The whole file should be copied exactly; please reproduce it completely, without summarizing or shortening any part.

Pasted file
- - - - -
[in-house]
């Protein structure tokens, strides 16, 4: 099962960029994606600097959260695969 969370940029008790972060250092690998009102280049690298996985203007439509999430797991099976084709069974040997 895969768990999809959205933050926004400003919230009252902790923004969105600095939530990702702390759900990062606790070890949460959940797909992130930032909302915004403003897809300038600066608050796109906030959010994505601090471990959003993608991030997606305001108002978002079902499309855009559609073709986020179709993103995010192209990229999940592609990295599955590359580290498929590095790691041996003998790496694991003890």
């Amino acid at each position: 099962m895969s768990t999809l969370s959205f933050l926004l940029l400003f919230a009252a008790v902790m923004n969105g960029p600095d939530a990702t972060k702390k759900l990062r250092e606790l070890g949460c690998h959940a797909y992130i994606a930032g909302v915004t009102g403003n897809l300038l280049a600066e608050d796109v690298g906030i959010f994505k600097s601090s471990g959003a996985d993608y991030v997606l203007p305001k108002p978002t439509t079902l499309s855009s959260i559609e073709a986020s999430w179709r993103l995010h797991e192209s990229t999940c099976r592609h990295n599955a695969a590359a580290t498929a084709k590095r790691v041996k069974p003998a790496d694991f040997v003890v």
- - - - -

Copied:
[in-house]
């Protein structure tokens, strides 16, 4: 099962960029994606600097959260695969 969370940029008790972060250092690998009102280049690298996985203007439509999430797991099976084709069974040997 895969768990999809959205933050926004400003919230009252902790923004969105600095939530990702702390759900990062606790070890949460959940797909992130930032909302915004403003897809300038600066608050796109906030959010994505601090471990959003993608991030997606305001108002978002079902499309855009559609073709986020179709993103995010192209990229999940592609990295599955590359580290498929590095790691041996003998790496694991003890």
């Amino acid at each position: 099962m895969s768990t999809l969370s959205f933050l926004l940029l400003f919230a009252a008790v902790m923004n969105g960029p600095d939530a990702t972060k702390k759900l990062r250092e606790l070890g949460c690998h959940a797909y992130i994606a930032g909302v915004t009102g403003n897809l300038l280049a600066e608050d796109v690298g906030i959010f994505k600097s601090s471990g959003a996985d993608y991030v997606l203007p305001k108002p978002t439509t079902l499309s855009s959260i559609e073709a986020s999430w179709r993103l995010h797991e192209s990229t999940c099976r592609h990295n599955a695969a590359a580290t498929a084709k590095r790691v041996k069974p003998a790496d694991f040997v003890v």